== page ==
Quantel's Qtube is another global collaboration platform, but with a head start on Avid and Adobe. It was released in 2011 and got some updates at NAB this year, but the concepts are the same: scalable, project and media access and sharing from all over the world via Mac, PC, or smart phone, all built upon Quantel's sQ system. A nifty feature of Qtube is sub clipping, even of live recordings, in a web browser. The best sub clips are compiled and instantly available to everyone with access.
I mean, it's pretty cool you can do frame accurate editing remotely. Producing full pieces, collaborating with people on the other side of the world with the same media, organizing and tagging media for future use. Anywhere and everywhere with an internet connection, and that includes 4G/LTE, thanks in particular to broadband bonding. Productions and post are mobile and location agnostic, for real.
Beyond the actual collaboration platforms meant specifically for us, it's interesting to see how other services have become so heavily adopted for different parts of the production and post process. Like communications. Skype is used all the time for meetings or auditions. Apple's FaceTime or iChat screen sharing is used for reviews and feedback.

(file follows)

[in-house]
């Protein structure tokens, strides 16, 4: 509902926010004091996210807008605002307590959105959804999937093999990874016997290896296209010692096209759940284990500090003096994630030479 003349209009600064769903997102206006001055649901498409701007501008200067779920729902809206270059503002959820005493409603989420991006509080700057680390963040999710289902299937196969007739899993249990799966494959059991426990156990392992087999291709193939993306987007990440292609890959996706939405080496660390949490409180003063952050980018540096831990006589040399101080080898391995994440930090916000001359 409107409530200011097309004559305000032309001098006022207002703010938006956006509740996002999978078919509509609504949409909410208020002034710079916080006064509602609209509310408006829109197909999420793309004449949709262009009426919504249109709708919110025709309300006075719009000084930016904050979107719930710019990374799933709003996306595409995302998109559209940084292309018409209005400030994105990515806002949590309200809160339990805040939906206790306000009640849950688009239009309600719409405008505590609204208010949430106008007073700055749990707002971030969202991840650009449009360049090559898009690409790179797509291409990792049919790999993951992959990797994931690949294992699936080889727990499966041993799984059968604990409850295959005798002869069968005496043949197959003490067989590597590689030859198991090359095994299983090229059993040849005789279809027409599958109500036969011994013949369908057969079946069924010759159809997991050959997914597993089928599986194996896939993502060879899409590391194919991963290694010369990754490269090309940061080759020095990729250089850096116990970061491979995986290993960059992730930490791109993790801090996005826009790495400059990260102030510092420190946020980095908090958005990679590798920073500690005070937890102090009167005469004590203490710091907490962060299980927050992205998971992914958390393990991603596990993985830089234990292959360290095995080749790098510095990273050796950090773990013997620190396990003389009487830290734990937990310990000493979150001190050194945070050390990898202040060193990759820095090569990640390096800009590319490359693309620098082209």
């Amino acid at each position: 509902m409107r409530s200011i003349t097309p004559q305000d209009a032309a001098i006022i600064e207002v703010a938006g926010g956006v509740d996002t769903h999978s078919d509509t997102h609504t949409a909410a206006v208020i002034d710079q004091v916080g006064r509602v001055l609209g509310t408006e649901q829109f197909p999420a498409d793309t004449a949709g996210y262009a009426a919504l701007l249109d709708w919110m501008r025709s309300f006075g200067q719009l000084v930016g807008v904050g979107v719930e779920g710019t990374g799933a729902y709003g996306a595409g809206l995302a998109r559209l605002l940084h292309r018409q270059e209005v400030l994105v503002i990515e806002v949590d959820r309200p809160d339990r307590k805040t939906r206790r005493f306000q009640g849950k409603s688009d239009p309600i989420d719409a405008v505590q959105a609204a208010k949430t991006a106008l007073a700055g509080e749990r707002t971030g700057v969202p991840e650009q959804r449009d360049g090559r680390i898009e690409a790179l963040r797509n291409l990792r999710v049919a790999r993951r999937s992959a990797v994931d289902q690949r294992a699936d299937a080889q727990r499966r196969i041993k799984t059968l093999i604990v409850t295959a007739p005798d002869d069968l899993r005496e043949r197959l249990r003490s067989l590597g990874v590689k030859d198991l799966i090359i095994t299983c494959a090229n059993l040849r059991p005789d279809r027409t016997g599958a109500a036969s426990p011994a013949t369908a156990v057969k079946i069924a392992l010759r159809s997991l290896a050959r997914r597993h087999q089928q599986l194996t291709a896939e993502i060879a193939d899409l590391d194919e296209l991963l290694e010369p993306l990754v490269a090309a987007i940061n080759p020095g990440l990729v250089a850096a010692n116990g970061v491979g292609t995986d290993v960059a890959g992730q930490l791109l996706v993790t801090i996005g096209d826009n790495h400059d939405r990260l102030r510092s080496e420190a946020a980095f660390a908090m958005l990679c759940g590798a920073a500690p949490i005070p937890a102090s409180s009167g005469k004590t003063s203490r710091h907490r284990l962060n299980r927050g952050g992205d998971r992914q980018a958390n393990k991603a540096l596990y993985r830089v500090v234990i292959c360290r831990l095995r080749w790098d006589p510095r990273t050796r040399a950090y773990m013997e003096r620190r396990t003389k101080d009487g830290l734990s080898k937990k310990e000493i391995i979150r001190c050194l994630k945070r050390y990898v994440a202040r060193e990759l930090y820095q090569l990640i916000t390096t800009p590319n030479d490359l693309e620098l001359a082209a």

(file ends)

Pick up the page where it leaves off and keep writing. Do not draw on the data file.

Or document sharing. Services like Dropbox and Hightail are an essential part of the approval process or asset-sharing process for many. Google Docs has become vital to a lot of the scriptwriting and project management tasks producers deal with. Everything integrates, notifies, and syncs. It's interesting to consider how these services may become integrated further with the specific video creation tools we use.
And while Adobe, Avid, Quantel, and the rest continue to do their thing, Hollywood will be a big part of the continued evolution and adoption of the cloud for collaboration. DigitalFilm Tree has been designing clouds for clients for the last five years, with Rackspace servers powered by OpenStack, an open-source cloud building technology. These cloud are private and specific to each customer, and pre-date any of the other services available.